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Bell v. Wolfish

Supreme Court of the United States

January 16, 1979, Argued ; May 14, 1979, Decided

No. 77-1829


 [*523]  [***458]  [**1865]    MR. JUSTICE REHNQUIST delivered the opinion of the Court.

Over the past five Terms, this Court has in several decisions considered constitutional challenges [****8]  to prison conditions or practices by convicted prisoners. 2 This case requires us to examine the constitutional rights of pretrial detainees -- those persons who have been charged with a crime but who have not yet been tried on the charge. The parties concede that to ensure their presence at trial, these persons legitimately may be incarcerated by the Government  [**1866]  prior to a determination of their guilt or innocence, infra, at 533-535, and n. 15; see 18 U. S. C. §§ 3146, 3148, and it is the scope of their rights during this period of confinement prior to trial that is the primary focus of this case.

 [****9]  This lawsuit was brought as a class action in the United States District Court for the Southern District of New York to challenge numerous conditions of confinement and practices at the Metropolitan Correctional Center (MCC), a federally operated short-term custodial facility in New York City designed primarily to house pretrial detainees. The District Court, in the words of the Court of Appeals for the Second Circuit, "intervened broadly into almost every facet of the institution" and enjoined no fewer than 20 MCC practices on constitutional and statutory grounds.  The Court of Appeals largely affirmed the District Court's constitutional rulings and in the process held that under the Due Process Clause of the Fifth Amendment, pretrial detainees may "be subjected to only those 'restrictions and privations'  [***459]  which 'inhere in their confinement itself or which are justified by  [*524]  compelling necessities of jail administration.'" Wolfish v. Levi, 573 F.2d 118, 124 (1978), quoting Rhem v. Malcolm, 507 F.2d 333, 336 (CA2 1974). We granted certiorari to consider the important constitutional questions raised by these decisions [****10]  and to resolve an apparent conflict among the Circuits. 3 439 U.S. 816 (1978). We now reverse.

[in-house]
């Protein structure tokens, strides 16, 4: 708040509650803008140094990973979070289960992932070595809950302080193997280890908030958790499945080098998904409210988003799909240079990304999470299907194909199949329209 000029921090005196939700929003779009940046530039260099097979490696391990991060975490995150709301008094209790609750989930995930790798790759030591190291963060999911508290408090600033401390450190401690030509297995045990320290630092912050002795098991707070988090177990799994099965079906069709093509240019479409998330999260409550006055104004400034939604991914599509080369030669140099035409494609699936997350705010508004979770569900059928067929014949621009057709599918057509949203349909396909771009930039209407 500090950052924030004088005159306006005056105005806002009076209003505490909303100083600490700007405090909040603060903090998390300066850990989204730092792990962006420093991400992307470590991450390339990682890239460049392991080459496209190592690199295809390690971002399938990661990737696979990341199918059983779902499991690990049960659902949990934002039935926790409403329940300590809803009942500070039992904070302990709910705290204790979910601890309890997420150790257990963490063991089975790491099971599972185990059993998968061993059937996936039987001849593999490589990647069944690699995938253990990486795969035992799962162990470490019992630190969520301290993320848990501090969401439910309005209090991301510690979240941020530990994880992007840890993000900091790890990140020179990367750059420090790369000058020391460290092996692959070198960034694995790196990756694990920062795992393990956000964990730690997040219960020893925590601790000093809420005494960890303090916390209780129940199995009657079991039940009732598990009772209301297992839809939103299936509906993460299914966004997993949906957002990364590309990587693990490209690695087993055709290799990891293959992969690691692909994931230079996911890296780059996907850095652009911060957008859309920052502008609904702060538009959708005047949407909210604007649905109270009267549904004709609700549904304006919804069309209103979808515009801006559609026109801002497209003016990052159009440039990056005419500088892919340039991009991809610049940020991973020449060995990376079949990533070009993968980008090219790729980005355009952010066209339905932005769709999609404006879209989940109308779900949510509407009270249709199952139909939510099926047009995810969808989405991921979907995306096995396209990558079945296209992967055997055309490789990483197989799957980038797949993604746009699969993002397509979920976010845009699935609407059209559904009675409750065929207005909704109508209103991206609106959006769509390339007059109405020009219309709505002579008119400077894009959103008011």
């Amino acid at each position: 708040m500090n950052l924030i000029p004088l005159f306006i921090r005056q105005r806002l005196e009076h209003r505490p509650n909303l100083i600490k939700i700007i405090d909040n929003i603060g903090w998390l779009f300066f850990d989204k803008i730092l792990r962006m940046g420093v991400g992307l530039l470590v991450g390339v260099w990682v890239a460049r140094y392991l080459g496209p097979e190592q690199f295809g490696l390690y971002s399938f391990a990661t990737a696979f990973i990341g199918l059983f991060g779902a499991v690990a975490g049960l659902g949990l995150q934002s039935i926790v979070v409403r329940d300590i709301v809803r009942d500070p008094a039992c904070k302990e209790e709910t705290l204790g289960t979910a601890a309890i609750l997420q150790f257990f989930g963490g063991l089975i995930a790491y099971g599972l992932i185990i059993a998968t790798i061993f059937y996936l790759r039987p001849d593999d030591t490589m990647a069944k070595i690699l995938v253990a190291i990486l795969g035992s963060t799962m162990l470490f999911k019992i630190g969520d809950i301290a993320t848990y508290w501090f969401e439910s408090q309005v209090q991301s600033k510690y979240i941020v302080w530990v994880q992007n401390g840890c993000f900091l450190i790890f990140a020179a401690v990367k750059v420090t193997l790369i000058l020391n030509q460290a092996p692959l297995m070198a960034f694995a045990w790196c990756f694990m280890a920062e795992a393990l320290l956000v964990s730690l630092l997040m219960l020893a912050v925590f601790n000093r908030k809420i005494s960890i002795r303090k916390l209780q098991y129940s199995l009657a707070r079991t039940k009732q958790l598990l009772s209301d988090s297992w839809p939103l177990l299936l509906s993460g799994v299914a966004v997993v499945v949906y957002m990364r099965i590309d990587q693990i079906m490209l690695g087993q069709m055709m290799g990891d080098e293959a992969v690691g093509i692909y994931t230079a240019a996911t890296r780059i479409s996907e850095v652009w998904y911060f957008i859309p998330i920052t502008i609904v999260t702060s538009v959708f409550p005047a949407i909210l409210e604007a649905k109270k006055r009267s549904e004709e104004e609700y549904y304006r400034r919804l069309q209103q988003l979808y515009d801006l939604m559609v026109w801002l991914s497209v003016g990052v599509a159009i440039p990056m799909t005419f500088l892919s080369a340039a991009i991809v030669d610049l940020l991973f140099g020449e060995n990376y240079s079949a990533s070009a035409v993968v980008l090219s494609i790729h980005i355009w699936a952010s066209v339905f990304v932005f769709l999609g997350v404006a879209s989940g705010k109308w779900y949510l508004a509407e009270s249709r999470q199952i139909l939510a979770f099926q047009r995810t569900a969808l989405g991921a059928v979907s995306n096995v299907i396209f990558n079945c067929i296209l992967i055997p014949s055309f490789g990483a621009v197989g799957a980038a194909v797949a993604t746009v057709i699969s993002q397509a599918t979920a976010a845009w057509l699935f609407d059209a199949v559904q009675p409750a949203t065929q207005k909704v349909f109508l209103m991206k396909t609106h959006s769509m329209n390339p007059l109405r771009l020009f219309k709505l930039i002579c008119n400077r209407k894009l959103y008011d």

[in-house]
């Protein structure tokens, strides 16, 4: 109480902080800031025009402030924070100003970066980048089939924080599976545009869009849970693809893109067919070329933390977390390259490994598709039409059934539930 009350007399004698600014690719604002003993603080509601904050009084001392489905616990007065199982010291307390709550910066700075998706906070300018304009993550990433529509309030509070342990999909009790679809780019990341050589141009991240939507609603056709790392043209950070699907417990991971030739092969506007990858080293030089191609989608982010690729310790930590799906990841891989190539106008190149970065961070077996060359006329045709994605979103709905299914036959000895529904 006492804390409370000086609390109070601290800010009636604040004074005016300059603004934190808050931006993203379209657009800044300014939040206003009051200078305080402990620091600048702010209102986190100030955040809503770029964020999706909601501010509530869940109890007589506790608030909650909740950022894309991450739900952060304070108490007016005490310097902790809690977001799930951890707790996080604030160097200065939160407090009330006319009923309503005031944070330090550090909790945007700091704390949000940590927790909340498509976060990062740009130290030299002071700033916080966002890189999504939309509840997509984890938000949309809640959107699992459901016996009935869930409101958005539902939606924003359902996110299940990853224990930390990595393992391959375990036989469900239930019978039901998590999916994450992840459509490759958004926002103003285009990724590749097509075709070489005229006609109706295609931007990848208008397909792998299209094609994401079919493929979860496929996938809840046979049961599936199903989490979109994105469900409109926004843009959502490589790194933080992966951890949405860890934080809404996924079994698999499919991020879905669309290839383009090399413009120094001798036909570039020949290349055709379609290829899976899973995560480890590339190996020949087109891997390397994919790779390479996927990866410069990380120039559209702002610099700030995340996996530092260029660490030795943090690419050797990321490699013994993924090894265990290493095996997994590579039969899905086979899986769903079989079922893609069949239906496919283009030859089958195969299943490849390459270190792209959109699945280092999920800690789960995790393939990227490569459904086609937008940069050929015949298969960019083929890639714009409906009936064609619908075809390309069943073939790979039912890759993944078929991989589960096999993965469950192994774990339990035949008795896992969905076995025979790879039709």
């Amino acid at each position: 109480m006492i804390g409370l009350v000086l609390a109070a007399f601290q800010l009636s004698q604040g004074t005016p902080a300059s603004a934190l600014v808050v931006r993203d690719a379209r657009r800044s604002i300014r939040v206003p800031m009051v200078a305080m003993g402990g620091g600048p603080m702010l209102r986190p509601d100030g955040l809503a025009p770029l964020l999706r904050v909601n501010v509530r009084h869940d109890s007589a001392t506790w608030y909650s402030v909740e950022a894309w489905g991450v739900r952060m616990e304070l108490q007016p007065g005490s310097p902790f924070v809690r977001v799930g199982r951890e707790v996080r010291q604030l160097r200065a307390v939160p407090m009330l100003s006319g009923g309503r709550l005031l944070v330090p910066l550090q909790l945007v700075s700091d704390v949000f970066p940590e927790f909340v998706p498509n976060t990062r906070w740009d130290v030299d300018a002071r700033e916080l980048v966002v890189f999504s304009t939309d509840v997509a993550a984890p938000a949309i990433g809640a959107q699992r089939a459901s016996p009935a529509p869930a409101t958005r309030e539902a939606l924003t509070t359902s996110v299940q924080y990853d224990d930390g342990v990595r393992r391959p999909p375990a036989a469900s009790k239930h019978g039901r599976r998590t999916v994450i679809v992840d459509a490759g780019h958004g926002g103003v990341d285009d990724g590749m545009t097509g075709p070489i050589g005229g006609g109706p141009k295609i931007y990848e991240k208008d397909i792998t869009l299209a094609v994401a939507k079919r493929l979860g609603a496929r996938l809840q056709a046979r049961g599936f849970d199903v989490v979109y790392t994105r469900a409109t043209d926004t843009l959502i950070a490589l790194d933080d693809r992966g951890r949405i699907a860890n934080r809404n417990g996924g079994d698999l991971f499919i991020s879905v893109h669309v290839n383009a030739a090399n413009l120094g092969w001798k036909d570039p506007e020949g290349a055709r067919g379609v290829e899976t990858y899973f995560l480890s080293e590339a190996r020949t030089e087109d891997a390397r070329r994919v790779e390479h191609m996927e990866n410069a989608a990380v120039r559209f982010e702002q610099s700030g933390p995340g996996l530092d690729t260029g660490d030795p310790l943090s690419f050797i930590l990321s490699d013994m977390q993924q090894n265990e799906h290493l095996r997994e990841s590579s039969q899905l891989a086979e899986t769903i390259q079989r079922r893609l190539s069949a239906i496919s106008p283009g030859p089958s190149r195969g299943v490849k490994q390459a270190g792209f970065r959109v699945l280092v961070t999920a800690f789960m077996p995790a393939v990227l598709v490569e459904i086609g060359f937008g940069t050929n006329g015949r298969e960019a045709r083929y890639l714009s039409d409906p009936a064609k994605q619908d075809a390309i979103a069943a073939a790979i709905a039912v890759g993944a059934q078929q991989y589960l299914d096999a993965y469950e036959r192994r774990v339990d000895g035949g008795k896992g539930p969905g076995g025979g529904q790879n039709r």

The MCC was constructed in 1975 to replace the converted waterfront garage on West Street that had served as New York City's federal jail since 1928. It is located adjacent to the Foley Square federal courthouse and has as its primary objective the housing of persons who are being detained in custody prior to trial for federal [****11]  criminal offenses in the United States District Courts for the Southern and Eastern Districts of New York and for the District of New Jersey. ] Under the Bail Reform Act, 18 U. S. C. § 3146, a person in the federal system is committed to a detention facility only because no other less drastic means can reasonably ensure his presence at trial. In addition to pretrial detainees, the MCC also houses some convicted inmates who are awaiting sentencing or transportation to federal prison or who are serving generally relatively short sentences in a service capacity at the MCC, convicted prisoners who have been lodged at the facility under writs of habeas corpus ad prosequendum or ad testificandum issued to ensure their presence at upcoming trials, witnesses in protective custody, and persons incarcerated for contempt. 4

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441 U.S. 520 *; 99 S. Ct. 1861 **; 60 L. Ed. 2d 447 ***; 1979 U.S. LEXIS 100 ****



Disposition:  573 F.2d 118, reversed and remanded.


inmates, detainees, pretrial detainee, restrictions, searches, rights, conditions, confinement, rooms, courts, detention, jail, deprivation, practices, packages, convicted, cases, prison, punish, contraband, punitive, privacy, bail, double-bunking, Corrections, inspection, pretrial detention, incarceration, sentenced, inflicted

Criminal Law & Procedure, Obstruction of Administration of Justice, Bail Jumping & Failure to Appear, Penalties, Preliminary Proceedings, Bail, General Overview, Release Pending Appeal & Sentencing, Jury Instructions, Particular Instructions, Presumption of Innocence, Trials, Burdens of Proof, Prosecution, Constitutional Law, Substantive Due Process, Scope, Fundamental Rights, Procedural Due Process, Scope of Protection, Bill of Rights, Cruel & Unusual Punishment, Sentencing, Release on Own Recognizance, Risk of Flight, Civil Rights Law, Protection of Rights, Prisoner Rights, Postconviction Proceedings, Imprisonment, Fundamental Freedoms, Search & Seizure, Search & Seizure